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15th-century painting becomes local meme

Social media users have noticed a resemblance between Northeast Philadelphia residents and a monk depicted in a 1446 Early Netherlandish painting, and, of course, there’s a meme about it.

Meme of the century: Social media users have been editing a fifteenth century portrait of a monk to resemble a typical Northeast Philadelphia resident. PICTURE VIA KENNY SCHEFFEL


Meme of the century: Social media users have been editing a 15th-century portrait of a monk to resemble a typical Northeast Philadelphia resident. PICTURE VIA NORTHEAST PHILLY MONK FACEBOOK PAGE

In an unexpected testament to the timelessness art can wield, a 1400s Early Netherlandish painting has recently blown up in the Northeast Philadelphia spotlight thanks to a social media observation that evolved into a meme.

Portrait of a Carthusian, an oils on oak painting created by Petrus Christus in 1446, is a three-quarter portrait of a Carthusian monk currently on display at the Metropolitan Museum of Art and is regarded as a masterpiece. The painting rose to local prominence when Colt Shaw, a local journalist, noted on Twitter that the monk in the portrait resembled modern day “Northeast Philly dudes.” 

The straight-banged haircut with a fade and long beard style, combined with the 15th-century cowl reminiscent of a modern-day hoodie, made the comparison resonate with thousands of social media users who liked and shared the observation.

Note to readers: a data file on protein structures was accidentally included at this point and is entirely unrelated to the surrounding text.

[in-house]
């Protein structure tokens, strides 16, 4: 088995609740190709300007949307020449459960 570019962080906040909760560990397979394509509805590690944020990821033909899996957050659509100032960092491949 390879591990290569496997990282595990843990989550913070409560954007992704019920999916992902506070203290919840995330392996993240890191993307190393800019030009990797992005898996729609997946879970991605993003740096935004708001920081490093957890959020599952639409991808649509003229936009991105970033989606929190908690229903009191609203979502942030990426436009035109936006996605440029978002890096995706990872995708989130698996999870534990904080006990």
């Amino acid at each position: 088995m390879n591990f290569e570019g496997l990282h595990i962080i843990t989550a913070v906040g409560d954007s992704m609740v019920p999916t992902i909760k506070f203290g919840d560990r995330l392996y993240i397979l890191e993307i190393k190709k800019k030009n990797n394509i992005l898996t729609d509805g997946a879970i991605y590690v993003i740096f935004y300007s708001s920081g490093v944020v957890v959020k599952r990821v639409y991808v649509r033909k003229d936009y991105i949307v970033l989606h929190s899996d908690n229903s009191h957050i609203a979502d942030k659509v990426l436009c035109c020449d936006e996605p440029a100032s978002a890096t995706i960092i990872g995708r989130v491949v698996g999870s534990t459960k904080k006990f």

As the internet is prone to do, it quickly followed up with the creation of countless memes pontificating off the idea, accessorizing the monk with a Father Judge High School hoodie or a cigarette behind one ear, or placing him in front of a Wawa or popular local businesses. 

A couple of Facebook pages sprouted up, including Northeast Philly Monk Memes, a group where the community can share their self-made memes, and Northeast Philly Monk, a page where Holmesburg resident Kenny Scheffel curates top-quality memes.

“The meme picked right up because everybody in Northeast Philly gets the joke,” Scheffel said. “The character is identifiable and the locations are identifiable and when they match like that, it’s fodder for hilarious comedy.”

The original Portrait of a Carthusian. METROPOLITAN MUSEUM OF ART/PUBLIC DOMAIN

In a week, his page has amassed more than 2,800 likes. The community group has grown past more than 4,000 members.

Scheffel is a Father Judge graduate and a lifelong Northeast Philadelphia resident himself. He doesn’t create the memes, but shares his favorites ones with the creator’s credit.

“I can’t even look at his face anymore without laughing,” he said.

He said the monk’s lack of a smile, likely from hours of posing unmoving for the painter, was particularly characteristic of the Northeast Philadelphia guys he resembles.

At the end of the day, it’s a joke with no harm intended that has taken on a life of its own.

“It’s helping us get through this time in our lives where there’s nothing to do outside, so the more the merrier,” Scheffel said. 

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